Dot Tickets Organisation applied for the domain name .tickets after the internet's governing body ICANN de-regulated the internet naming system, allowing new names to be created.
Four other parties have applied to operate the domain name. If Dot Ticket Organisation's bid is approved, any venue or event organiser could apply to use the .tickets web address provided it adheres to strict anti-fraud rules.
The company was started by a group of event production professionals in March and is headed by chief executive Steve Machin, founding director of live entertainment consultancy Stormcrowd.
Andy Lenthall, general manager of the Production Services Association, is also working on the bid. He told Event: "At the moment, every legitimate ticket seller is trying to stay one step ahead of the fraudsters, but everyone's doing it in a different way. If you add up all of the resources and all the money that those organisations spend, it's a lot.
"We've invested money in trying to sidestep the fraudsters, by closing the gate and putting ticketing in a castle on a hill with a moat around it. Research from the National Fraud Authority indicates that ticket fraud is worth more than £180 million a year, so we're talking a saving of millions. The investment we've had to make in this is probably going to be a tiny fraction of that."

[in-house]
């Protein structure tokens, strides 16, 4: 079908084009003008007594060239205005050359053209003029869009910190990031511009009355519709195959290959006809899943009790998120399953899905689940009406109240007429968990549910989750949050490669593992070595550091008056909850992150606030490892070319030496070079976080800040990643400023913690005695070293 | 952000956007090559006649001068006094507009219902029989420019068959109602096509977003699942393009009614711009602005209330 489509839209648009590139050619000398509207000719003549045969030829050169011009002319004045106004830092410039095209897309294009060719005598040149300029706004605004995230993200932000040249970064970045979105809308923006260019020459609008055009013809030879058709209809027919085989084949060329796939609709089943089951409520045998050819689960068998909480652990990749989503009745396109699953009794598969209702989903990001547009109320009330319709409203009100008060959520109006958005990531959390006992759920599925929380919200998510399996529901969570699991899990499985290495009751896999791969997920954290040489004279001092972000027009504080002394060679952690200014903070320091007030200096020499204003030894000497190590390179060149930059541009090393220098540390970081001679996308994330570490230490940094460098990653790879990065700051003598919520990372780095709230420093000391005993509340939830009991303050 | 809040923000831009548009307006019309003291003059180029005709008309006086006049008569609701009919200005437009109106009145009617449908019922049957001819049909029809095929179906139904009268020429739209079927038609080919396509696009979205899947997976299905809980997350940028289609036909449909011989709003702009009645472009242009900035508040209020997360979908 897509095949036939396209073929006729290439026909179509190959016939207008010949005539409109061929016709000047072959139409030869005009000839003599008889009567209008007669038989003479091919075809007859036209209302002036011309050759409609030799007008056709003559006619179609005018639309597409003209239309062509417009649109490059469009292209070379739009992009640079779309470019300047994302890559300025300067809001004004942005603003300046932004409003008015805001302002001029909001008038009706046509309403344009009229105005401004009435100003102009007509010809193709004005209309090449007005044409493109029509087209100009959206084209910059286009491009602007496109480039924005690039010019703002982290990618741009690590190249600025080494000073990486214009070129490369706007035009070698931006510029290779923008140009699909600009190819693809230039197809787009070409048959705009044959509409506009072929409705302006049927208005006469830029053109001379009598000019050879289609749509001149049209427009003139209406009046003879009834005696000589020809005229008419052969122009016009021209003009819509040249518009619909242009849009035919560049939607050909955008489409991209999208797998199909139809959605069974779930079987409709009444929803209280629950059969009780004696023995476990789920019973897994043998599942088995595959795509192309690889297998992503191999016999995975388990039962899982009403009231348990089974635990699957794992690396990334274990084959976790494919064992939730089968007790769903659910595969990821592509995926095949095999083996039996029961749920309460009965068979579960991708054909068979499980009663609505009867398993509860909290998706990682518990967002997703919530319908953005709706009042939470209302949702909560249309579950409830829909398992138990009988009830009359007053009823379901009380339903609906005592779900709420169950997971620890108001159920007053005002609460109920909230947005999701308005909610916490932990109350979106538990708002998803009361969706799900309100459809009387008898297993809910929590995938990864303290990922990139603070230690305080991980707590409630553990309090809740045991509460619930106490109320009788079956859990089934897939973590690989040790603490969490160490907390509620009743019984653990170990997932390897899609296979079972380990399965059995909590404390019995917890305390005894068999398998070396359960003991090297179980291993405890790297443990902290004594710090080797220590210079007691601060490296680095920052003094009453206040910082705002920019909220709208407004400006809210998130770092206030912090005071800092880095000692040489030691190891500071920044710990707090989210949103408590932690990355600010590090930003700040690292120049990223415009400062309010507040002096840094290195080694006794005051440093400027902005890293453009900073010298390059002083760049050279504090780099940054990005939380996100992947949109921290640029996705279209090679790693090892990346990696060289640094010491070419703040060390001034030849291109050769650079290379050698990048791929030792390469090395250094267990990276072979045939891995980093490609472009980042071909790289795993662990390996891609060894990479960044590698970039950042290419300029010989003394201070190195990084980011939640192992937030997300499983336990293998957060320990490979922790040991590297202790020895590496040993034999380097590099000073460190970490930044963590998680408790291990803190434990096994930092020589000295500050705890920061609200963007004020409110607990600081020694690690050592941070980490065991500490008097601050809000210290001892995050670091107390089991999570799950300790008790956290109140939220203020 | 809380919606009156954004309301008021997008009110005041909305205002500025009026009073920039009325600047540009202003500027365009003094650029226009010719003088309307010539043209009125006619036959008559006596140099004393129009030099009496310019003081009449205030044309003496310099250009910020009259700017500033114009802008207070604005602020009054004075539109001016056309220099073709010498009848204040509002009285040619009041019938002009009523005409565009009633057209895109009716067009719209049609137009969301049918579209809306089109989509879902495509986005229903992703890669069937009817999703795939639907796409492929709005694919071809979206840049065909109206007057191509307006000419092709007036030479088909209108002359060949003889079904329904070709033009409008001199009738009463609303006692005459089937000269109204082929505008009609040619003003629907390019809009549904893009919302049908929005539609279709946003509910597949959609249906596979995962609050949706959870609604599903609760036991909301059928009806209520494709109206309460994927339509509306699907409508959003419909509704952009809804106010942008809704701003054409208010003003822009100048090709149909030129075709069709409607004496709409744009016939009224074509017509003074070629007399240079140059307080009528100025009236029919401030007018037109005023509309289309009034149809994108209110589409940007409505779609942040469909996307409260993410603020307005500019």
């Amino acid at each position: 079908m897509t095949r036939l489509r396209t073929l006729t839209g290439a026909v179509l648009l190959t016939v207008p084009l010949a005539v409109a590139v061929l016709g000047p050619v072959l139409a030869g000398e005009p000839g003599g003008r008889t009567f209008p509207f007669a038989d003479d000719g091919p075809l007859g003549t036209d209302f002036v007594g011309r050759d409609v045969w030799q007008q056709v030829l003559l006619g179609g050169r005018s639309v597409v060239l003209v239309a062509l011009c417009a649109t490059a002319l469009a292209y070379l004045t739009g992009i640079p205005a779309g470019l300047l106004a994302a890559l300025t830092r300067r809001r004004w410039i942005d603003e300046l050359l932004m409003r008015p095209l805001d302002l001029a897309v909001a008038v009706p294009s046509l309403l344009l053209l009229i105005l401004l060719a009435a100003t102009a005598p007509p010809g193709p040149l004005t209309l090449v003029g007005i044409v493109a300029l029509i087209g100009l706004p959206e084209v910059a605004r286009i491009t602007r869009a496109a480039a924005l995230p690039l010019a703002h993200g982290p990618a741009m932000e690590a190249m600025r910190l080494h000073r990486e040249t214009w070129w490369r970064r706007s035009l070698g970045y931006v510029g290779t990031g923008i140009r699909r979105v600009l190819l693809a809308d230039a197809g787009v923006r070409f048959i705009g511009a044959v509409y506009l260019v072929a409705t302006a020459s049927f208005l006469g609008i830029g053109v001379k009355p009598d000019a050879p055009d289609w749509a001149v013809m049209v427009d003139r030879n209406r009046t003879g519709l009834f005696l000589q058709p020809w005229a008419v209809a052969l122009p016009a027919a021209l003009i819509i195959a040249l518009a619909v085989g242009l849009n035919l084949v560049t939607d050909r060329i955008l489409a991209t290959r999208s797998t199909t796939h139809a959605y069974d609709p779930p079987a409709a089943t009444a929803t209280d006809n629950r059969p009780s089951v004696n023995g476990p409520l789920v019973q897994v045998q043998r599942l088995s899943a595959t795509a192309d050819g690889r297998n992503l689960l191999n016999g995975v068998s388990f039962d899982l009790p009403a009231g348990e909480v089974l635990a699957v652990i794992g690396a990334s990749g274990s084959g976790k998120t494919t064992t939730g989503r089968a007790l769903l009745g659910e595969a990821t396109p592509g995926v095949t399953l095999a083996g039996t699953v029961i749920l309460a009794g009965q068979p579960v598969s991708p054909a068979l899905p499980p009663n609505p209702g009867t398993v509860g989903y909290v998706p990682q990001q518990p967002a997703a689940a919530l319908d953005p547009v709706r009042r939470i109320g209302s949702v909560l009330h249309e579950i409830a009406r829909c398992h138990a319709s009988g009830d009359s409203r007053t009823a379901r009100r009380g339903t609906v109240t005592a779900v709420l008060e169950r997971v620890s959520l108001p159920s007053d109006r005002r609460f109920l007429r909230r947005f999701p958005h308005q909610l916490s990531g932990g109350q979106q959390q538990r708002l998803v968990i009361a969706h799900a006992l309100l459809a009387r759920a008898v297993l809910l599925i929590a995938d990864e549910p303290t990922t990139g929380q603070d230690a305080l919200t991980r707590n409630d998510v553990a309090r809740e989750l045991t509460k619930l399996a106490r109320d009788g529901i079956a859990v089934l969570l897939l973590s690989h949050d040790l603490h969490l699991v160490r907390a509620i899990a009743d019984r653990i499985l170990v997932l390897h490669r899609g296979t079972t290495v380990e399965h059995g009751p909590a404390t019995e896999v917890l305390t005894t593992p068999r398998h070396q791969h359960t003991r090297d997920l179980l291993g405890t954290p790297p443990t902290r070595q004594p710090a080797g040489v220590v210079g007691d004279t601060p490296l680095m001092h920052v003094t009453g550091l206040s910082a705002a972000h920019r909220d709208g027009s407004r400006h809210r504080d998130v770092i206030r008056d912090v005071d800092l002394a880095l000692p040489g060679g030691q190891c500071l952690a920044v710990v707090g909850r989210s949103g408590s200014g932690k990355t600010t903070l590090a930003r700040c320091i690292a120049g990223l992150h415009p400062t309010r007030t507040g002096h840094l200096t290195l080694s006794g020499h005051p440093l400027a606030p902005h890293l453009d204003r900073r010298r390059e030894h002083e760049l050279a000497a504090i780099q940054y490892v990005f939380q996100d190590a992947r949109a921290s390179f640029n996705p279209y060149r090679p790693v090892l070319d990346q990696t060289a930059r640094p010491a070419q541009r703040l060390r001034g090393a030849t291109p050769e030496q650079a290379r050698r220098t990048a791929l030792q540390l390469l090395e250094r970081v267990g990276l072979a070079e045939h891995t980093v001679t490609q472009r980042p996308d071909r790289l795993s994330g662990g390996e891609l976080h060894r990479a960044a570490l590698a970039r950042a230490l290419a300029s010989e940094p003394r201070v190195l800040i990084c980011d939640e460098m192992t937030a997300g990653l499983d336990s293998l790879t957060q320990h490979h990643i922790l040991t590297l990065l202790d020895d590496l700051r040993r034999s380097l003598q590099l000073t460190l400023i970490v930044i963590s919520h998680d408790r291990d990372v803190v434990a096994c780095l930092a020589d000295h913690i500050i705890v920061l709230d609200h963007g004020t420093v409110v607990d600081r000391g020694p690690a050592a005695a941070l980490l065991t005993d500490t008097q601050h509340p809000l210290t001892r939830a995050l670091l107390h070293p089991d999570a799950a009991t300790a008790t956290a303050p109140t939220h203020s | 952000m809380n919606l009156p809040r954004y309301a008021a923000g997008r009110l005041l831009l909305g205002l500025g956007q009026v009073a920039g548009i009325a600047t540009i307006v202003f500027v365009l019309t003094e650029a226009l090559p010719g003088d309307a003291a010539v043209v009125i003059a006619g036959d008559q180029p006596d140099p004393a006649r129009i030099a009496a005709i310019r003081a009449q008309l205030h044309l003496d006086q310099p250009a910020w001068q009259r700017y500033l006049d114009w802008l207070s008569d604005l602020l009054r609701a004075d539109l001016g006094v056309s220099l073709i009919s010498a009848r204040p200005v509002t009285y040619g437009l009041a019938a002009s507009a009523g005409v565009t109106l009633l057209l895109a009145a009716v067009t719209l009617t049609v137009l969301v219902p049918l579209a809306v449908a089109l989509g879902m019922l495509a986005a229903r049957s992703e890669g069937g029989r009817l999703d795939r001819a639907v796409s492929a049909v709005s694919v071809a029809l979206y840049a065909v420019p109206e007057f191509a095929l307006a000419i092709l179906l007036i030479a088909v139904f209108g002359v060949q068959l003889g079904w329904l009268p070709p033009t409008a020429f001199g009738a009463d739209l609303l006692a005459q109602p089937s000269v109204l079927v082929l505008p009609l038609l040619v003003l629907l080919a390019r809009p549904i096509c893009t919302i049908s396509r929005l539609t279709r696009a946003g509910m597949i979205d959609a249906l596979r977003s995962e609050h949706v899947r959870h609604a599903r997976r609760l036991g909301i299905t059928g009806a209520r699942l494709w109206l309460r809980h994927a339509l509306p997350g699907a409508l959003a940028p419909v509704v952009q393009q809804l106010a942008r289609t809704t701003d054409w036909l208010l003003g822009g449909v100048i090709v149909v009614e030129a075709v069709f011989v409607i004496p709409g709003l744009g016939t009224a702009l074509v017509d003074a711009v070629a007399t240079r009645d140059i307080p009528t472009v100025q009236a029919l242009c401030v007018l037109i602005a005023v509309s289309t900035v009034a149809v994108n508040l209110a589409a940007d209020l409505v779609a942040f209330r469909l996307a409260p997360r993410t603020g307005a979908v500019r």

He added: "Each sector that sells tickets has its own trade body, which has ideas about how to beat fraud. We intend to work with those trade bodies to write up rules of entry before you buy a domain."
If its bid is approved, Dot Tickets Organisation will also campaign for consumer education on ticket fraud.
ICANN has received around 2,000 applications for new domain names and is considering applications in batches of 500. The first results will be announced in the coming months but it could be years before all the winning bids are revealed.
As reported in Event, London venues could get their own geographic domain name thanks to a bid from London and Partners.
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